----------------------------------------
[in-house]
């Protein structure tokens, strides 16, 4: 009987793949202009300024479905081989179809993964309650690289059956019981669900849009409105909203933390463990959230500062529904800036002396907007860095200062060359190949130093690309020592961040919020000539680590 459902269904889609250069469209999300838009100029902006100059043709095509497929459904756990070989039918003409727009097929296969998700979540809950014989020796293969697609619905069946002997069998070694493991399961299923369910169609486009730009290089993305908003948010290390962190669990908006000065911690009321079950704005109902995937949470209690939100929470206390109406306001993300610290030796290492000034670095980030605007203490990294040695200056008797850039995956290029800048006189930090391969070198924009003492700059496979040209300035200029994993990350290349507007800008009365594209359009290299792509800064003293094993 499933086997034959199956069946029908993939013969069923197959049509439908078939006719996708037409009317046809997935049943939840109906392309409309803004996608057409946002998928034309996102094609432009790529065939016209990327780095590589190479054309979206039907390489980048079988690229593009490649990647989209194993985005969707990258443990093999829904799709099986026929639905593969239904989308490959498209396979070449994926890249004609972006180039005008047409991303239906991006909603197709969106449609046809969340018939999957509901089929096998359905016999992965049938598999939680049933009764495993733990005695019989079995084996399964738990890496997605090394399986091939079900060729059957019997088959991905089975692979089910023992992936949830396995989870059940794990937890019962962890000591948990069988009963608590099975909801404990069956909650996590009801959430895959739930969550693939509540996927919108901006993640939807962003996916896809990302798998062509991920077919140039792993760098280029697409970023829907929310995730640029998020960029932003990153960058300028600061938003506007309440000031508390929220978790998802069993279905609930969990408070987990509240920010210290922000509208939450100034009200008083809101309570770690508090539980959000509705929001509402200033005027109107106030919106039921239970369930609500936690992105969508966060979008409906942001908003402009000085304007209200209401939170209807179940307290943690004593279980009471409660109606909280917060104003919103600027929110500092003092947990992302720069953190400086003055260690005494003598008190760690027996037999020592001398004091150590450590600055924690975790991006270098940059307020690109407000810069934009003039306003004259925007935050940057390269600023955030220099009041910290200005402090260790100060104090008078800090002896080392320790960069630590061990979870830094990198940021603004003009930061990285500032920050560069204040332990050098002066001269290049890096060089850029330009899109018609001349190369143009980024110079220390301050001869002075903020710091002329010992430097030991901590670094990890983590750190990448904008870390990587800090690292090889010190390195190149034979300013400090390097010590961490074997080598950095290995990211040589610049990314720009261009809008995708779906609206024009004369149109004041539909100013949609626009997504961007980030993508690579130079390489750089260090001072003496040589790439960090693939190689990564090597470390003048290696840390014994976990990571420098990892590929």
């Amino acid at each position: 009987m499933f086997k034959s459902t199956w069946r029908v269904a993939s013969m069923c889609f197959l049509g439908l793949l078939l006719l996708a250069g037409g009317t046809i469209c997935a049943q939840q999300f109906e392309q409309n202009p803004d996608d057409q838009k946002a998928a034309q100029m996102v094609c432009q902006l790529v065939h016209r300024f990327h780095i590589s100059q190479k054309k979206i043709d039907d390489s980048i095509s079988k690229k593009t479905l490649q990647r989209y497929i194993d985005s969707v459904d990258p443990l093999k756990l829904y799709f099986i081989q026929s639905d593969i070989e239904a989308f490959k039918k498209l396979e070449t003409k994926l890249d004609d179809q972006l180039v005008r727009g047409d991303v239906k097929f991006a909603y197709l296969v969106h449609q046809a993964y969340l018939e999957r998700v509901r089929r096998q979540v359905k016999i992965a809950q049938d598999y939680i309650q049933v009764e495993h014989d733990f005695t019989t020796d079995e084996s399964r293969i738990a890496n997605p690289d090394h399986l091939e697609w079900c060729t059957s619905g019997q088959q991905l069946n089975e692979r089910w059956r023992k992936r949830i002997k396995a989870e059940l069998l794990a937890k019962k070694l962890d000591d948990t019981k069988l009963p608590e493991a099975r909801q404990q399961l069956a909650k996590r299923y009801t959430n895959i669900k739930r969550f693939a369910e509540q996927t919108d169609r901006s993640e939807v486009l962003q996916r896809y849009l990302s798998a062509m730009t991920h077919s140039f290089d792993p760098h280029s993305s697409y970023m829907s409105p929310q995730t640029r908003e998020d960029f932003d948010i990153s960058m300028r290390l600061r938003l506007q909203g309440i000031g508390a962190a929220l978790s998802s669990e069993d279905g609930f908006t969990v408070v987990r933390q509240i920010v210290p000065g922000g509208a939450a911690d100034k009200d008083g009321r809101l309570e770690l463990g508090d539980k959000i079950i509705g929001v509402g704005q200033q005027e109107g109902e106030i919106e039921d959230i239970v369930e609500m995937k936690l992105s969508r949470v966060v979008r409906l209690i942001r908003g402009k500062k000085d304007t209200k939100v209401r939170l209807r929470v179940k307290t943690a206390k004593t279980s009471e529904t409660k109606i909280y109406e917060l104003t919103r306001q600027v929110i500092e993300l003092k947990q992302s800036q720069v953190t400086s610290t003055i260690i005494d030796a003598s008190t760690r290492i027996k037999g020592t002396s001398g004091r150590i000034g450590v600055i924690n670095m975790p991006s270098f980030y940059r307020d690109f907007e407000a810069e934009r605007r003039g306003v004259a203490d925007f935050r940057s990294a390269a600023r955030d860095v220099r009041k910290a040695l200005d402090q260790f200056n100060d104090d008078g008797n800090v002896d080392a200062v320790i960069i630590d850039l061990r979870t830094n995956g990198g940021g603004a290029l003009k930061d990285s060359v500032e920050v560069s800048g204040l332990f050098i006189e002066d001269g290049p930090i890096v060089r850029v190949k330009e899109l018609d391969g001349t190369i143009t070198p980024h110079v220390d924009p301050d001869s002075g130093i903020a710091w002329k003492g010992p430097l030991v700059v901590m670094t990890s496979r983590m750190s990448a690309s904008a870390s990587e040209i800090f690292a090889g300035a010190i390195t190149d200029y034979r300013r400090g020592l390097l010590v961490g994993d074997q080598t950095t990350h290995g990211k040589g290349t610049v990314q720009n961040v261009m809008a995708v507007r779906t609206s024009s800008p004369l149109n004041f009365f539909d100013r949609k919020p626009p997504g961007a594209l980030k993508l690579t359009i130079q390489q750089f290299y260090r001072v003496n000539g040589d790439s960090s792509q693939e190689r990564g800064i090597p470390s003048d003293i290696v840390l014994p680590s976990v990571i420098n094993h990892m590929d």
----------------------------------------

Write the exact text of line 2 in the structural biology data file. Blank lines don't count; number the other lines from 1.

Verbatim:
């Protein structure tokens, strides 16, 4: 009987793949202009300024479905081989179809993964309650690289059956019981669900849009409105909203933390463990959230500062529904800036002396907007860095200062060359190949130093690309020592961040919020000539680590 459902269904889609250069469209999300838009100029902006100059043709095509497929459904756990070989039918003409727009097929296969998700979540809950014989020796293969697609619905069946002997069998070694493991399961299923369910169609486009730009290089993305908003948010290390962190669990908006000065911690009321079950704005109902995937949470209690939100929470206390109406306001993300610290030796290492000034670095980030605007203490990294040695200056008797850039995956290029800048006189930090391969070198924009003492700059496979040209300035200029994993990350290349507007800008009365594209359009290299792509800064003293094993 499933086997034959199956069946029908993939013969069923197959049509439908078939006719996708037409009317046809997935049943939840109906392309409309803004996608057409946002998928034309996102094609432009790529065939016209990327780095590589190479054309979206039907390489980048079988690229593009490649990647989209194993985005969707990258443990093999829904799709099986026929639905593969239904989308490959498209396979070449994926890249004609972006180039005008047409991303239906991006909603197709969106449609046809969340018939999957509901089929096998359905016999992965049938598999939680049933009764495993733990005695019989079995084996399964738990890496997605090394399986091939079900060729059957019997088959991905089975692979089910023992992936949830396995989870059940794990937890019962962890000591948990069988009963608590099975909801404990069956909650996590009801959430895959739930969550693939509540996927919108901006993640939807962003996916896809990302798998062509991920077919140039792993760098280029697409970023829907929310995730640029998020960029932003990153960058300028600061938003506007309440000031508390929220978790998802069993279905609930969990408070987990509240920010210290922000509208939450100034009200008083809101309570770690508090539980959000509705929001509402200033005027109107106030919106039921239970369930609500936690992105969508966060979008409906942001908003402009000085304007209200209401939170209807179940307290943690004593279980009471409660109606909280917060104003919103600027929110500092003092947990992302720069953190400086003055260690005494003598008190760690027996037999020592001398004091150590450590600055924690975790991006270098940059307020690109407000810069934009003039306003004259925007935050940057390269600023955030220099009041910290200005402090260790100060104090008078800090002896080392320790960069630590061990979870830094990198940021603004003009930061990285500032920050560069204040332990050098002066001269290049890096060089850029330009899109018609001349190369143009980024110079220390301050001869002075903020710091002329010992430097030991901590670094990890983590750190990448904008870390990587800090690292090889010190390195190149034979300013400090390097010590961490074997080598950095290995990211040589610049990314720009261009809008995708779906609206024009004369149109004041539909100013949609626009997504961007980030993508690579130079390489750089260090001072003496040589790439960090693939190689990564090597470390003048290696840390014994976990990571420098990892590929």